First Page Friday #17: Crime Mystery

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Crime Mystery First 500 – Renee Thomas

Tempest McAllister sat in her bedroom starring into space. She was covered in blood and her husband lay dead beside her bed with a knife in his heart. She had stabbed him eighteen times. After the third or fourth stab, he had been dead, but she had kept stabbing him until she was too tired to lift the knife anymore. She had loved the feeling of Jack’s blood, so hot, gushing over her hands. She had smeared it all over herself.Tempest was sitting in the same place when the maid arrived the next morning. Rosalita walked into the bedroom and started screaming. She could see that Jack was dead, and it looked as if Tempest was, too. She went to the phone and quickly called the police. Rosalita was standing on the front porch when they arrived. She led them upstairs to the bedroom where they found Tempest staring down at her bloody hands.“Oh my God! She is alive! I thought she was dead. The way she was staring out into space I…” Rosalita cried.

“Rosalita, what is going on? What happened? Why am I covered in blood?” Tempest asked.

Tempest turned and saw Jack’s body. She began to scream. She crouched down beside him. “Jack? Jack wake up! Come on baby. Wake up please! Please Jack, wake up!” She began shaking him.

“Mrs. McAllister, would you please come with us? We would like to as you a few questions,” the officer stated.

“What? Why? I can’t…I can’t leave him alone.”

“Mrs. McAllister, please.” He held out his hand and gestured for her to follow him. Tempest stood and reluctantly walked out of the bedroom glancing back at Jack as she left.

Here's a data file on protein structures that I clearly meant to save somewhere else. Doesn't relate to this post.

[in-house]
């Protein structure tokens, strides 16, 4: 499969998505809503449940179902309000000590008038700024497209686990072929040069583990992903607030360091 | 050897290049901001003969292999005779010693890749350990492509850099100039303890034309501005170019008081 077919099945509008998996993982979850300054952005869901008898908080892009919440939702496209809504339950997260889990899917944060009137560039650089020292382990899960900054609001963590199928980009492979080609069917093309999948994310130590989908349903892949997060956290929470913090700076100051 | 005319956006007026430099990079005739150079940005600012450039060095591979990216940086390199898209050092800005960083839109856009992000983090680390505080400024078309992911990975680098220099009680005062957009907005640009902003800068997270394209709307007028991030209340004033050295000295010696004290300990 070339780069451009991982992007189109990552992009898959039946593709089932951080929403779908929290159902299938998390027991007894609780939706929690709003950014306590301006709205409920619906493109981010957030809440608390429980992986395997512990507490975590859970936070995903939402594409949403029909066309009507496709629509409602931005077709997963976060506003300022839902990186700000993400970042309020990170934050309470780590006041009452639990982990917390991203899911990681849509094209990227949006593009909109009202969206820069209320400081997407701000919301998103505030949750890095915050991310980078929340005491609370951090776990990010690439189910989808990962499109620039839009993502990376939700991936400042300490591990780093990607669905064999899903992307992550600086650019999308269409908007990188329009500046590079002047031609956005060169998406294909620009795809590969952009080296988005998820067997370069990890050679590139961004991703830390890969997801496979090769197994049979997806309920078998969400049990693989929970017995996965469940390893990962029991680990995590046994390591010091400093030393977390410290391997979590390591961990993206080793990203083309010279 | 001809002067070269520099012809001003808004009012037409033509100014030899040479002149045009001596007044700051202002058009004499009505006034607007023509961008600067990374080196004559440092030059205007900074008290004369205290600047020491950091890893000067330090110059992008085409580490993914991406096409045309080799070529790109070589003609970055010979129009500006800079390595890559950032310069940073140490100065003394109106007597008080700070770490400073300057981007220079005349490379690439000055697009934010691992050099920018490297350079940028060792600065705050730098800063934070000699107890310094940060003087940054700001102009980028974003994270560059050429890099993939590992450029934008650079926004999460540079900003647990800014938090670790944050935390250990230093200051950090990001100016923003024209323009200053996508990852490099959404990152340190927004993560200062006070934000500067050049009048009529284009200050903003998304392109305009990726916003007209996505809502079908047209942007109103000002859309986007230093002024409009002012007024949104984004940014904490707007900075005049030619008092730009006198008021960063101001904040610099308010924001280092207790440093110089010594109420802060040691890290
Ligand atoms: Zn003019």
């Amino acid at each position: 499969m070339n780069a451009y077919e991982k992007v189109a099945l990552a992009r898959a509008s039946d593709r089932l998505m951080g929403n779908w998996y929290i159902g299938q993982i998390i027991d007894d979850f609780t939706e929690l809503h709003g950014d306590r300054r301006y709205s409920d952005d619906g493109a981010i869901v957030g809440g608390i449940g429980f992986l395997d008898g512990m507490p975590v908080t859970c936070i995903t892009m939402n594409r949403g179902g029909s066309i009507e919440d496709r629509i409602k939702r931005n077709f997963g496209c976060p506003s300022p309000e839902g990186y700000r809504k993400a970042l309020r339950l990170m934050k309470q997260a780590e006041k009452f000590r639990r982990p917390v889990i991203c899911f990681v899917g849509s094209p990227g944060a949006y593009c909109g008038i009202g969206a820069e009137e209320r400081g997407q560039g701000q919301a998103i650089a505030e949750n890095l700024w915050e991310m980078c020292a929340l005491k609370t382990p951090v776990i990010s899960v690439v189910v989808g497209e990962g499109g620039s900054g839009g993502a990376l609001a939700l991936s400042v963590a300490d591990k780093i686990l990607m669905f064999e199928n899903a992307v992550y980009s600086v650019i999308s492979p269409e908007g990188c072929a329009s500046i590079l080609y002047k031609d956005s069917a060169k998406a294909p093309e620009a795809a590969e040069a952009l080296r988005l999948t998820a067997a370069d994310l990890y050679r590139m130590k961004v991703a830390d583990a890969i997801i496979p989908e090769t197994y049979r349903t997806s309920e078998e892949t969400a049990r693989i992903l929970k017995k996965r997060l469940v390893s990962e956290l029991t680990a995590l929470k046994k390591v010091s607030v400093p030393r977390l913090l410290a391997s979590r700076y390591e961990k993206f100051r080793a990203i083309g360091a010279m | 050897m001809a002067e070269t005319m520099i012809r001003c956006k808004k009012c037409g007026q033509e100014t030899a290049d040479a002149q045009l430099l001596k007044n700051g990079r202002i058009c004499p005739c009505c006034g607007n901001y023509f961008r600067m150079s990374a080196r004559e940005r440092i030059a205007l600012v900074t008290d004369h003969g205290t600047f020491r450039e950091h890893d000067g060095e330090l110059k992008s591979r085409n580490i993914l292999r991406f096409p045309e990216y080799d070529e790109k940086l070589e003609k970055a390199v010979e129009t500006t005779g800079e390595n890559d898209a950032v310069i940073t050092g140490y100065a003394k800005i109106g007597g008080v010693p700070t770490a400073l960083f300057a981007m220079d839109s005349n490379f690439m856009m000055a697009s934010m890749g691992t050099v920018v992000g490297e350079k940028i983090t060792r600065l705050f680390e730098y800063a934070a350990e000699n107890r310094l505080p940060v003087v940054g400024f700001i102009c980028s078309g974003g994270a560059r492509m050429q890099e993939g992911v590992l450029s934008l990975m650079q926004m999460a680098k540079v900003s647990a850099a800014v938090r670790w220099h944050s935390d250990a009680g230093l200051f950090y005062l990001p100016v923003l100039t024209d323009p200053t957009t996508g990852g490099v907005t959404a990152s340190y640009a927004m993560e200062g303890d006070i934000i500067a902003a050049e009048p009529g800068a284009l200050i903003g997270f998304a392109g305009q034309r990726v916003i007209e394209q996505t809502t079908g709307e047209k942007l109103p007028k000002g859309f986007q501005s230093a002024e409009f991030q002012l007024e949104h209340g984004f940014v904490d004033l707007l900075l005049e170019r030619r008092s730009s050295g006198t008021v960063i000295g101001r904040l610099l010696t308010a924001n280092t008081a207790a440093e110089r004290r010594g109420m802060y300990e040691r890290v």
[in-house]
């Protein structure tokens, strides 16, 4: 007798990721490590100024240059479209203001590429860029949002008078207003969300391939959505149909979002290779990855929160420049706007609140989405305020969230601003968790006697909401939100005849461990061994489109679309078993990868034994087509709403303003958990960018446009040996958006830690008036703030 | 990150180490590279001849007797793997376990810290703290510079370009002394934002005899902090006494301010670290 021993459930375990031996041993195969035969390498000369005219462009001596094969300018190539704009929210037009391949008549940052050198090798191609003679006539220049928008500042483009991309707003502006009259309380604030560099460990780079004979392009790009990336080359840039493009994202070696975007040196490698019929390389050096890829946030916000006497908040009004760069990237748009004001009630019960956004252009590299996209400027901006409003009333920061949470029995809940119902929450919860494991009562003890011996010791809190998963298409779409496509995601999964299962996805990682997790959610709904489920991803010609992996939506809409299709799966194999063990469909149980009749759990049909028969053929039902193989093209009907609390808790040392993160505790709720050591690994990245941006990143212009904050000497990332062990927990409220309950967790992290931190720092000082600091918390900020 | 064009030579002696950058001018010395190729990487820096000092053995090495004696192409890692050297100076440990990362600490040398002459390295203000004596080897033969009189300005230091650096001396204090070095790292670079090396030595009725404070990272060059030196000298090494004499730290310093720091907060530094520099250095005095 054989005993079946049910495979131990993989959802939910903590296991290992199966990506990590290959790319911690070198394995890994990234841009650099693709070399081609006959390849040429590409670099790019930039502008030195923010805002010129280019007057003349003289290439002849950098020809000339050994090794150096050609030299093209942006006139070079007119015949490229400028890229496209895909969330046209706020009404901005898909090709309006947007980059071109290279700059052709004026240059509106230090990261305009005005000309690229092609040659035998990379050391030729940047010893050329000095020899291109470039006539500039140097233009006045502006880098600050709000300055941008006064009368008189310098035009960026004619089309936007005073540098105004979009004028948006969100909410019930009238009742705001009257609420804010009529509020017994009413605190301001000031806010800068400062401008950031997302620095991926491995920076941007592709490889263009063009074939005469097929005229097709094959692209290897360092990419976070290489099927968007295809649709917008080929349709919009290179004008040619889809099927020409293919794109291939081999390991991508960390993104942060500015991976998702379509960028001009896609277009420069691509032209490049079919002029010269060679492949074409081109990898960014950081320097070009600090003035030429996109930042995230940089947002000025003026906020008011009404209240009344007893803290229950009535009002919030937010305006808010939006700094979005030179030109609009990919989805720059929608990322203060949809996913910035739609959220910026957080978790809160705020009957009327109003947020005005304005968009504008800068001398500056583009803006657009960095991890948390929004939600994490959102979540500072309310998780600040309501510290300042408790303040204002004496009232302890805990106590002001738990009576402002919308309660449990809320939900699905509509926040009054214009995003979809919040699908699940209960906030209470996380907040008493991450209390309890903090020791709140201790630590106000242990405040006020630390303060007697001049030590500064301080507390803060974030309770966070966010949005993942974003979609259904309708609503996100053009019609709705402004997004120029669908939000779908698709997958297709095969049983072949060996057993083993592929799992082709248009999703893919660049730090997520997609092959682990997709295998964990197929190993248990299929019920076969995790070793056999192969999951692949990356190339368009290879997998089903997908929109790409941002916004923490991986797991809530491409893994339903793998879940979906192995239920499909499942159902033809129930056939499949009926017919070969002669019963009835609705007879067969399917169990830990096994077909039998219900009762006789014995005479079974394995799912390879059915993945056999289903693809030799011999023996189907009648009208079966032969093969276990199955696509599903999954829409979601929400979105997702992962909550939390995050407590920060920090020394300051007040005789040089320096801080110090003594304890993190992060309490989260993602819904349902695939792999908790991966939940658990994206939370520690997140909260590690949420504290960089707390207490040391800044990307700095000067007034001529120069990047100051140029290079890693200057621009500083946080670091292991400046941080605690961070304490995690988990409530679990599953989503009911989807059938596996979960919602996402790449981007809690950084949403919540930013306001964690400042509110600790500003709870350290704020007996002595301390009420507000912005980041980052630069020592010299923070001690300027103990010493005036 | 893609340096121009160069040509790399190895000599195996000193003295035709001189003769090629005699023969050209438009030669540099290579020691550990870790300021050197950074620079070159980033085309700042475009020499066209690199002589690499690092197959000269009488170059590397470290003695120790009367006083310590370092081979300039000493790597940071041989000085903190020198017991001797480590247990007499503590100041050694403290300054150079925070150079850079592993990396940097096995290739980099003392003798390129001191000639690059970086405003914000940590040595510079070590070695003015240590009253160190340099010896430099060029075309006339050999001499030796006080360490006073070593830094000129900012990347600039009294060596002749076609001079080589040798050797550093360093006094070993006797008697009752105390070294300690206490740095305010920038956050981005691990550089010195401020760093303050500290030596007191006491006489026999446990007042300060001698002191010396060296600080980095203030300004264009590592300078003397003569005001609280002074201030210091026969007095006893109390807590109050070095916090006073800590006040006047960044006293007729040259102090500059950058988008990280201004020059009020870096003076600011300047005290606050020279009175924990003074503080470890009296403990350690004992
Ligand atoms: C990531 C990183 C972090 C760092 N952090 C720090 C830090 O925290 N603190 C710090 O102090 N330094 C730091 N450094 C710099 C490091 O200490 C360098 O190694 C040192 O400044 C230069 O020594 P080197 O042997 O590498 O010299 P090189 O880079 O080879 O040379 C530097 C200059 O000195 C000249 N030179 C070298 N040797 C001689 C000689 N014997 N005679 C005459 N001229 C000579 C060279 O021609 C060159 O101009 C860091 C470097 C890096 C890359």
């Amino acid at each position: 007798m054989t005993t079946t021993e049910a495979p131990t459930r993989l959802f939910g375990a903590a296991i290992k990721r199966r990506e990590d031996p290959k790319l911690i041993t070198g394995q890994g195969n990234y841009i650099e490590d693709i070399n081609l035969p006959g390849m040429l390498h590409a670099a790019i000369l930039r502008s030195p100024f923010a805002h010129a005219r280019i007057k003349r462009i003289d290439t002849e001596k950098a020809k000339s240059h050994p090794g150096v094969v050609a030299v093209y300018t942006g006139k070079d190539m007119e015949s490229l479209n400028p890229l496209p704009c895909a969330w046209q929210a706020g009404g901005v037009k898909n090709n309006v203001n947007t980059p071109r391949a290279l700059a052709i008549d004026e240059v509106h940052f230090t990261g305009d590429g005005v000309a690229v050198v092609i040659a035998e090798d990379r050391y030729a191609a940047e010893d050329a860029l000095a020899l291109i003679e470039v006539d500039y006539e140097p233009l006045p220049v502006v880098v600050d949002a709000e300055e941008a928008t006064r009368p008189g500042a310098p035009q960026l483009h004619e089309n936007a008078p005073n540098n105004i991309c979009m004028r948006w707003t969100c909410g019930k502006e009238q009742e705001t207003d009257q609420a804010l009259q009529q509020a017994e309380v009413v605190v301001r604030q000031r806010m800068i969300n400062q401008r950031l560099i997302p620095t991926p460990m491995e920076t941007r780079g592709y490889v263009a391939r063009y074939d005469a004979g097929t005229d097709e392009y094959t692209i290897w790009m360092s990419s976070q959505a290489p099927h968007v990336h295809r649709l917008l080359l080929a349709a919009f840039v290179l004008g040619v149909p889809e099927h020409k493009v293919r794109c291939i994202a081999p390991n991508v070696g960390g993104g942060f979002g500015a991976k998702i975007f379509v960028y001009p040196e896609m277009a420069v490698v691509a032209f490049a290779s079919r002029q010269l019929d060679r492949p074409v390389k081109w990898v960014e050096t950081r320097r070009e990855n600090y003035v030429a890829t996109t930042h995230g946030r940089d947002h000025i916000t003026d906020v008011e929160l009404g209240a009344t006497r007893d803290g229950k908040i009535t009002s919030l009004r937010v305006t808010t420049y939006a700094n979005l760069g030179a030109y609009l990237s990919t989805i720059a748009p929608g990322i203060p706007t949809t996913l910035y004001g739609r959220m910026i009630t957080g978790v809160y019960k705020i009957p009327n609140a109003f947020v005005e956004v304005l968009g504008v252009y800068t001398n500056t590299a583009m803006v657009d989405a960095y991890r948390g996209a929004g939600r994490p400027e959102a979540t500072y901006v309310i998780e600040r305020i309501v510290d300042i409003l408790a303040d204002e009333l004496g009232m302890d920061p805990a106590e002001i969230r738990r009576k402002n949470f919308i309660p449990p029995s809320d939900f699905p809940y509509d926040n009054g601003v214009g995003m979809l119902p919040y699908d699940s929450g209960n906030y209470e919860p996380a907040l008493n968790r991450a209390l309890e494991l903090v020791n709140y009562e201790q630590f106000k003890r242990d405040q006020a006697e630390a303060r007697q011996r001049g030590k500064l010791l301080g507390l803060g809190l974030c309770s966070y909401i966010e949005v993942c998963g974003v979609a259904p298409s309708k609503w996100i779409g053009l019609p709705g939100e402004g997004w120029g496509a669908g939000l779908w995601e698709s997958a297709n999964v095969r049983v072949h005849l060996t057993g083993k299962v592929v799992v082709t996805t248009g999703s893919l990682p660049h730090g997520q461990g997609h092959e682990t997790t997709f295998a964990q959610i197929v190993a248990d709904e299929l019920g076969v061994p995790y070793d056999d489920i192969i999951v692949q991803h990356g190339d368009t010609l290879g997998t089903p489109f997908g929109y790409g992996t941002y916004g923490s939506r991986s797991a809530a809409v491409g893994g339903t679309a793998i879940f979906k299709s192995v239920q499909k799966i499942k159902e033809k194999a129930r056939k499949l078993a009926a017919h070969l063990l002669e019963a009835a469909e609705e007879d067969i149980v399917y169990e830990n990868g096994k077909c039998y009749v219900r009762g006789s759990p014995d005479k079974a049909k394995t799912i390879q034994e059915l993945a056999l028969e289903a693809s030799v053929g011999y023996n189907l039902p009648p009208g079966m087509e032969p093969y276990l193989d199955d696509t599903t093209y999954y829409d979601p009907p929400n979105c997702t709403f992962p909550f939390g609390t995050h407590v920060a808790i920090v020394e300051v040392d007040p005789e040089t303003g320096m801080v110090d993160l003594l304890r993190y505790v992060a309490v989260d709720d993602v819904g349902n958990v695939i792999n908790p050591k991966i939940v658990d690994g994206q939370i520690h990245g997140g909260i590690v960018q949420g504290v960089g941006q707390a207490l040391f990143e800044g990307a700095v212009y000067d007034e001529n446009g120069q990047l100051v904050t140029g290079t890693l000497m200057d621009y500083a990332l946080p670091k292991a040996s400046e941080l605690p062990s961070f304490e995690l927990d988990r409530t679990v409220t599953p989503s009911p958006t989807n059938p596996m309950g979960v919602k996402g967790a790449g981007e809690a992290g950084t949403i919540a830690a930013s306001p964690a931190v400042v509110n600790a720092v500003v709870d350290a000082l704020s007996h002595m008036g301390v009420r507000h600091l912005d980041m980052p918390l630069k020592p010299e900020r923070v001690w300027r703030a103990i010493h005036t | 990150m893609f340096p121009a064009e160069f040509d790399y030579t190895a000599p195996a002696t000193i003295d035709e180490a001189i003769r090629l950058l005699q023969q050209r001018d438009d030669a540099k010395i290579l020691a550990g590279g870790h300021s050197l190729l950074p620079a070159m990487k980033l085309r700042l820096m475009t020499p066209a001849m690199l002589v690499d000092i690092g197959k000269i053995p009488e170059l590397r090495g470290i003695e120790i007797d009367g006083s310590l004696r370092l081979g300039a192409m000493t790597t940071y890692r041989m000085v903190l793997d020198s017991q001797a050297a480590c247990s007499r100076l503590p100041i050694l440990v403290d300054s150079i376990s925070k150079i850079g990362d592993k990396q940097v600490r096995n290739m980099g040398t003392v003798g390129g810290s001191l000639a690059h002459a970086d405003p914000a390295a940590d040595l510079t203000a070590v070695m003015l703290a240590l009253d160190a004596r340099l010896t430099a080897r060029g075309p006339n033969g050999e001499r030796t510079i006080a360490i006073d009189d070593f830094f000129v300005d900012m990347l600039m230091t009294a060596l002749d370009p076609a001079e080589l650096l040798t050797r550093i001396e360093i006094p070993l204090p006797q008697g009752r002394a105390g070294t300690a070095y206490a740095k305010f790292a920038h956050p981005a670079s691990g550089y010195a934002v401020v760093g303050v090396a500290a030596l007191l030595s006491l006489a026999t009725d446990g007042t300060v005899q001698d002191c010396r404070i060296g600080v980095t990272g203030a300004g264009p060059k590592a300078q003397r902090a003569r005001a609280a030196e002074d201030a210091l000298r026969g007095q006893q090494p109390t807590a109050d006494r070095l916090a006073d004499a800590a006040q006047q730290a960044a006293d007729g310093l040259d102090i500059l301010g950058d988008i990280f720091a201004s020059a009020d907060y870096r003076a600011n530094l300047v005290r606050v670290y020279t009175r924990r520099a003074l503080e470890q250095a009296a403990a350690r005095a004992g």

Tempest was released five hours later. She was taken to her parents’ house because her own home was overrun with police. She had been asked all types of questions about her relationship with her husband. Had they had any arguments recently? Was she upset with him for any reason? Was either of them having an affair? She had answered all of their questions, and they finally released her with a cold, “Don’t leave town.”

Tempest knew that they thought she had killed her husband. When they arrived at her parents’ home, the police talked to them in private, and then they left. Tempest went up to her bedroom to lie down. She wrapped her arms around her knees and began to rock. Her parents came in and stood staring at her.

“I really do not want to talk about this right now,” Tempest said before they had a chance to speak.

 “But Tempest, they said you killed Jack,” her mother said exasperatedly.

“I did not kill my husband! I would not do that. I love Jack.”

Mrs. Lucas turned away. “Tempest you were the only one there and you were covered in his blood. How do you explain that?” her father asked.

“I don’t know, daddy. Do either of you think I killed Jack?”